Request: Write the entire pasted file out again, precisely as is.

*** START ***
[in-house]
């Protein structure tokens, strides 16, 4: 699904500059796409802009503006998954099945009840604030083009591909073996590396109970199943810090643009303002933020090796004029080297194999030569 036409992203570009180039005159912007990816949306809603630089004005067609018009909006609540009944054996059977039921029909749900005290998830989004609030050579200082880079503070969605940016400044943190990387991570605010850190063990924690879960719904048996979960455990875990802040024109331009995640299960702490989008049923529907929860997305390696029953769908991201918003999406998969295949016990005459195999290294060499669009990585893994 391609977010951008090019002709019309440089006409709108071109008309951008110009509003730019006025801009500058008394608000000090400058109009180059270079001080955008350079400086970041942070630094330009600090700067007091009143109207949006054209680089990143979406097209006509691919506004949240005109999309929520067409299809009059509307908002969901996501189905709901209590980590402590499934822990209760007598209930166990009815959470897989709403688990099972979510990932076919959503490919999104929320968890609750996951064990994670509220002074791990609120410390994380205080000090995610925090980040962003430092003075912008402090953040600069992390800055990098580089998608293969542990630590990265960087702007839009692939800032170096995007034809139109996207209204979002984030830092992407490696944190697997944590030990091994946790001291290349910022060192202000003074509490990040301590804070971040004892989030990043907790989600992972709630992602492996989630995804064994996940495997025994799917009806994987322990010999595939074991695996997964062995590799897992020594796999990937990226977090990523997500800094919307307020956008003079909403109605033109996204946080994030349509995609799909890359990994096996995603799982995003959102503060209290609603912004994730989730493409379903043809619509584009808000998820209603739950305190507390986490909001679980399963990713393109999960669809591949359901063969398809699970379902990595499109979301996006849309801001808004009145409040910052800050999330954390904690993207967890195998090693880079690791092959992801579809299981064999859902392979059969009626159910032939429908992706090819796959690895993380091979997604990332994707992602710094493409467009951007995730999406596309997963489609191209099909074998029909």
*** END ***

[in-house]
């Protein structure tokens, strides 16, 4: 699904500059796409802009503006998954099945009840604030083009591909073996590396109970199943810090643009303002933020090796004029080297194999030569 036409992203570009180039005159912007990816949306809603630089004005067609018009909006609540009944054996059977039921029909749900005290998830989004609030050579200082880079503070969605940016400044943190990387991570605010850190063990924690879960719904048996979960455990875990802040024109331009995640299960702490989008049923529907929860997305390696029953769908991201918003999406998969295949016990005459195999290294060499669009990585893994 391609977010951008090019002709019309440089006409709108071109008309951008110009509003730019006025801009500058008394608000000090400058109009180059270079001080955008350079400086970041942070630094330009600090700067007091009143109207949006054209680089990143979406097209006509691919506004949240005109999309929520067409299809009059509307908002969901996501189905709901209590980590402590499934822990209760007598209930166990009815959470897989709403688990099972979510990932076919959503490919999104929320968890609750996951064990994670509220002074791990609120410390994380205080000090995610925090980040962003430092003075912008402090953040600069992390800055990098580089998608293969542990630590990265960087702007839009692939800032170096995007034809139109996207209204979002984030830092992407490696944190697997944590030990091994946790001291290349910022060192202000003074509490990040301590804070971040004892989030990043907790989600992972709630992602492996989630995804064994996940495997025994799917009806994987322990010999595939074991695996997964062995590799897992020594796999990937990226977090990523997500800094919307307020956008003079909403109605033109996204946080994030349509995609799909890359990994096996995603799982995003959102503060209290609603912004994730989730493409379903043809619509584009808000998820209603739950305190507390986490909001679980399963990713393109999960669809591949359901063969398809699970379902990595499109979301996006849309801001808004009145409040910052800050999330954390904690993207967890195998090693880079690791092959992801579809299981064999859902392979059969009626159910032939429908992706090819796959690895993380091979997604990332994707992602710094493409467009951007995730999406596309997963489609191209099909074998029909």